Credit card provider reversed the fraudulent charges right away and overnighted me a replacement card with a new number. The bank where the debit card was linked didn't get the mess straightened out (usable account with new number and new debit card, fraudulent charges removed) for almost 2 months, in spite of my constant calls, emails, faxes, showing up in person at the local branch, whatever they asked. It was eventually fixed, but I'm all credit card all the time now.
posted by Bentobox Humperdinck at 8:50 PM on May 14


This happened to us (debit card skimming, it wasn't an online thing) last week. We were hit for a bunch of local purchases. (groceries, gas station, local nightclubs) Our credit union's security team shut down the card when someone attempted to use the number on the west coast. But our CU is very vigilant like that.

We filled out the charge dispute form on Thursday and the money was returned to our account last night, so six regular days later. I suspect if I was still with Large Regional Bank I'd still be waiting in the lobby to talk to someone.

I will continue to use my debit card. It has been a game-changer for people like me who don't do well with credit card bills. But I'll probably carry more cash so I don't have to use the card as much.
posted by kimberussell at 4:04 AM on May 15


It's really common for people to conflate credit/debit card fraud with identity theft which is what you're doing. They are not the same thing. Card fraud is reasonably common and not usually a big deal compared to identity theft. I worked in a bank branch and dealt with this stuff fairly often. I never met anyone who was a victim of BOTH identity theft and card fraud at the same time and certainly no one where one led to the other.

nth'ing the suggestion to use a credit card instead of a debit card. In addition to advantages that others have already pointed out you're also not using your money. If something like this happens again, you've just lost access to some credit while the dispute is getting resolved instead of waiting for the bank to put your money BACK into your checking account.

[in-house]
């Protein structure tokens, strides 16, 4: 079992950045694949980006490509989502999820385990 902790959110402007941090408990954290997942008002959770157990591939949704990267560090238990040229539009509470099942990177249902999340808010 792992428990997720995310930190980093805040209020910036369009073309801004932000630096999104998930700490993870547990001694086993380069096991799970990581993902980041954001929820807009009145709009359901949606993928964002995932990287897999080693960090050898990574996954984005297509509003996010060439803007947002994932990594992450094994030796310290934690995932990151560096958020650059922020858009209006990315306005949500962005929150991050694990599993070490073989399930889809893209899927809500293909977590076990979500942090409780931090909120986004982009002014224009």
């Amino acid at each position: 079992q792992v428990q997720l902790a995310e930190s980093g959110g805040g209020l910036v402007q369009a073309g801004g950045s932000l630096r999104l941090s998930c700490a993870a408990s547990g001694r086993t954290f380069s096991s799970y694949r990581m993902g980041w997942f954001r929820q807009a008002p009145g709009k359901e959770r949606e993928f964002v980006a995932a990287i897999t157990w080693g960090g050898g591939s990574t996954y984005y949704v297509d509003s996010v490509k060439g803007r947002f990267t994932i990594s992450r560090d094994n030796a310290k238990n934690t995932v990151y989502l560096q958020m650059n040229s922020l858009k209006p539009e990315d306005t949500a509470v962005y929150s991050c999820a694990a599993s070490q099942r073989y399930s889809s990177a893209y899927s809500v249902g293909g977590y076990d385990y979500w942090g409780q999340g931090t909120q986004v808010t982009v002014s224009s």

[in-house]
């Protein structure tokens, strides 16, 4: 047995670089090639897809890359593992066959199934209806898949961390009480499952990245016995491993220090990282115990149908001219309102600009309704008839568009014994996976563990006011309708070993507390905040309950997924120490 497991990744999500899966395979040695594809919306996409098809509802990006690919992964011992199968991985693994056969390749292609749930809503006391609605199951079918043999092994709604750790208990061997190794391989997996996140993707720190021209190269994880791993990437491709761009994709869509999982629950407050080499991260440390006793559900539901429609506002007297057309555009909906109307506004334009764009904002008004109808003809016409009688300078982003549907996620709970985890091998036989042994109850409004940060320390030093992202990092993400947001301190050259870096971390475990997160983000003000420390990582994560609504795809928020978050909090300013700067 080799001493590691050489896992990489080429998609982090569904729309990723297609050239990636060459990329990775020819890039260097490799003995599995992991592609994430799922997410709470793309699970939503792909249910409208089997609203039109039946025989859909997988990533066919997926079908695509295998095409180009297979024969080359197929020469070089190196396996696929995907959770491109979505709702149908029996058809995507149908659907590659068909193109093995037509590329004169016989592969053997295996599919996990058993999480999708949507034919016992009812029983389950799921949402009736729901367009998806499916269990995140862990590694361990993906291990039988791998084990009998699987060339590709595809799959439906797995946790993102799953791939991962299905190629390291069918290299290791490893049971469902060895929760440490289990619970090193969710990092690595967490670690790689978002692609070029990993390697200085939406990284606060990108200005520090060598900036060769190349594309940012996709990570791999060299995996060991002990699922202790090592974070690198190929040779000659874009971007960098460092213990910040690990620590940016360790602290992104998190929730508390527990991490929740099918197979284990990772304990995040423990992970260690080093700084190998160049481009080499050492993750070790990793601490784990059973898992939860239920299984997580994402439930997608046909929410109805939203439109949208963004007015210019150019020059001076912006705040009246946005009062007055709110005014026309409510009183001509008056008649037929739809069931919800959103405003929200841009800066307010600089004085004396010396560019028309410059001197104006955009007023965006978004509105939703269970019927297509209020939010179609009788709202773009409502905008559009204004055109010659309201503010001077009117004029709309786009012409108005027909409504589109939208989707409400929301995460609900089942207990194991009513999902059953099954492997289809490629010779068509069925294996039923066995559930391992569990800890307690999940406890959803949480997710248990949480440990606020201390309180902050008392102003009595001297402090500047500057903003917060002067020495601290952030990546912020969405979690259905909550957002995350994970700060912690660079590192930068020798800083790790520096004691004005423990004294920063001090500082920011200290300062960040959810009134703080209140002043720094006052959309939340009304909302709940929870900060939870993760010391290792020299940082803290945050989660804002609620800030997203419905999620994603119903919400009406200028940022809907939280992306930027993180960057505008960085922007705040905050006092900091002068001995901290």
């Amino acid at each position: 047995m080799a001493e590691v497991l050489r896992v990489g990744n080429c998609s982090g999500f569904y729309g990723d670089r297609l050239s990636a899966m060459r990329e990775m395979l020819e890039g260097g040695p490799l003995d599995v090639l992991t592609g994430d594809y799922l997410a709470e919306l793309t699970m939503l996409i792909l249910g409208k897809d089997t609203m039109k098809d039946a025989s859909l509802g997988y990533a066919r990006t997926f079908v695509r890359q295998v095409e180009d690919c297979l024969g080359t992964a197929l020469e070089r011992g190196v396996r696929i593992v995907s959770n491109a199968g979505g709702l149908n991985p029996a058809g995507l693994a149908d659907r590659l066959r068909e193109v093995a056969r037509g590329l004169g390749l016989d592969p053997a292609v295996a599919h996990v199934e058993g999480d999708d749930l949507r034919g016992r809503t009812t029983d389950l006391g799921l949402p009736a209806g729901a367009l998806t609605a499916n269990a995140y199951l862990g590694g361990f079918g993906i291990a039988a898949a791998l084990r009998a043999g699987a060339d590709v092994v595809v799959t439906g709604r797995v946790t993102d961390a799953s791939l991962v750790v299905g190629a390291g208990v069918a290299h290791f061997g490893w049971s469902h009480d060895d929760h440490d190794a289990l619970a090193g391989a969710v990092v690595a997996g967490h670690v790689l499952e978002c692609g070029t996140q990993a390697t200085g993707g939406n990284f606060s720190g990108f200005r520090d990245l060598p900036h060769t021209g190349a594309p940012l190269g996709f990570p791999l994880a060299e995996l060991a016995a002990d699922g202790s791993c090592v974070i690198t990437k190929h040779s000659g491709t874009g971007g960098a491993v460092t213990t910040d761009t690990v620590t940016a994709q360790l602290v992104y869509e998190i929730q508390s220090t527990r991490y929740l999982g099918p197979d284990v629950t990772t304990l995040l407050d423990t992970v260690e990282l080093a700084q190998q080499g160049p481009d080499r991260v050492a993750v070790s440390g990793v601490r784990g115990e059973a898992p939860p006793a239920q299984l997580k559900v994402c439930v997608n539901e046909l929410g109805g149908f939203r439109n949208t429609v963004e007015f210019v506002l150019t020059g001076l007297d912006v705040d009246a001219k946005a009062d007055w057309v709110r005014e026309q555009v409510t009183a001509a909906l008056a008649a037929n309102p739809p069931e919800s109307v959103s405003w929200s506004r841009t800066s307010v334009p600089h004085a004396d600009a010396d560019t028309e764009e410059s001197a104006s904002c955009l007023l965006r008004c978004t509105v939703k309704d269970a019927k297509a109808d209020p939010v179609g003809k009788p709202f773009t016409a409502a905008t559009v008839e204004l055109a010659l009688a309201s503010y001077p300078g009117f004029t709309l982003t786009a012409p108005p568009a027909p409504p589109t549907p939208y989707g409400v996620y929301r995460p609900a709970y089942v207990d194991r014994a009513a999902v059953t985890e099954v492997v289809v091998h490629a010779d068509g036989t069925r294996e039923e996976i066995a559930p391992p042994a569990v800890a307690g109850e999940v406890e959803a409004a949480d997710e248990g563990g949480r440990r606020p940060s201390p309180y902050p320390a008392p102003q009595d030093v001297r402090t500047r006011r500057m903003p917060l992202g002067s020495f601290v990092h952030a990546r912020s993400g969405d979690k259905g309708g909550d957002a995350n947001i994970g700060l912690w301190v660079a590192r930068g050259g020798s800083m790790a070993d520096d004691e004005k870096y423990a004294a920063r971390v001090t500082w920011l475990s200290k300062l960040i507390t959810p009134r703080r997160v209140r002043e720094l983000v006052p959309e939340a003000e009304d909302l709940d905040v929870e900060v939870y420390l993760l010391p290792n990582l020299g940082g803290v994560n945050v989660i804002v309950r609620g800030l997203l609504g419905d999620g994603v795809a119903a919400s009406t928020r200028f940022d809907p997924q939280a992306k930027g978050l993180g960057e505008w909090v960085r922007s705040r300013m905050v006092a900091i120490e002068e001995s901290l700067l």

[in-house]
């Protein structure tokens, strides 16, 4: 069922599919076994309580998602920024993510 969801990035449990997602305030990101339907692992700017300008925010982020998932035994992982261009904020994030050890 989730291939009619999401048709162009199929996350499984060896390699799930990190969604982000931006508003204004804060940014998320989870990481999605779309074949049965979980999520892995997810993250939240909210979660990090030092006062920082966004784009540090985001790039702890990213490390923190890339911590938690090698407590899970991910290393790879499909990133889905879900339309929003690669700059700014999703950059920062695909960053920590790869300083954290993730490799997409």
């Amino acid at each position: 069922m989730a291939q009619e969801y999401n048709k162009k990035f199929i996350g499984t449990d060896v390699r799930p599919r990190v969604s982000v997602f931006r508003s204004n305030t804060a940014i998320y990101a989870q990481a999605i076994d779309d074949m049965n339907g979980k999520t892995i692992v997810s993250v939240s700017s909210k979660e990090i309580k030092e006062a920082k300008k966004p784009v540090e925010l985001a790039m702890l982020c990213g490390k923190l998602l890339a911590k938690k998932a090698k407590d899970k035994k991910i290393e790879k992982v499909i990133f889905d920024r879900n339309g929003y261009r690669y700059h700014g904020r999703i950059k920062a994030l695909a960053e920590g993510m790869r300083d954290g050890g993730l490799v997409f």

posted by VTX at 8:02 AM on May 15 [1 favorite]


Two years ago my husband and I both had our debit cards and a credit card compromised a couple of times each over a period of several months. No telling where it happened, as we bought a house and moved during that time, and thus had what seemed like billions of purchases all over the city and the Internet as we furnished the house and paid various service people.

We have had zero long-term effects that we know of. Both of our credit reports are fine. We continue our normal pattern of transactions: my husband uses his credit card almost exclusively, and I use one for joint purchases, but use my debit card for getting cash and making my own purchases. I do that because I have impulse spending issues and if I have unfettered access to an account I'll spend everything in it before realizing I've done so. So I have my debit card connected to a separate account with a limited amount of money in it. If it gets compromised, not a big deal, and our bank has refunded me everything the 3 times it's been compromised since I've had it. I haven't had any problems since the move, though.

(The last time my debit card was compromised, I just happened to go online to check the amount in my debit account and noticed that I had two odd charges from places I didn't recognize. Googling unearthed the info that one was a gas station and one an adult club, both on the other side of the country. I called the bank, and they said that a third charge, to a hotel, had been turned down as it exceeded the amount left in the account. I have now constructed a narrative in my head of a guy testing the card at the gas station, picking up a girl at the club while getting a couple of drinks, then getting hosed when he tried to get a hotel room. Although realistically he probably had multiple stolen card numbers on him.)
posted by telophase at 1:40 PM on May 15 [1 favorite]


Never use a debit card, even if it has a Mastercard/Visa/etc. logo on it, except at a bank's ATM machine.

Nth-ing this suggestion - if at all possible, never use your primary bank ATM card anywhere except at your own bank's ATM. People might suggest looking carefully for ATM skimmers, but good luck with that.

For online transactions, you should only use credit cards - if you're paranoid, many card issuers will generate single-use card numbers for you.
posted by RedOrGreen at 2:27 PM on May 15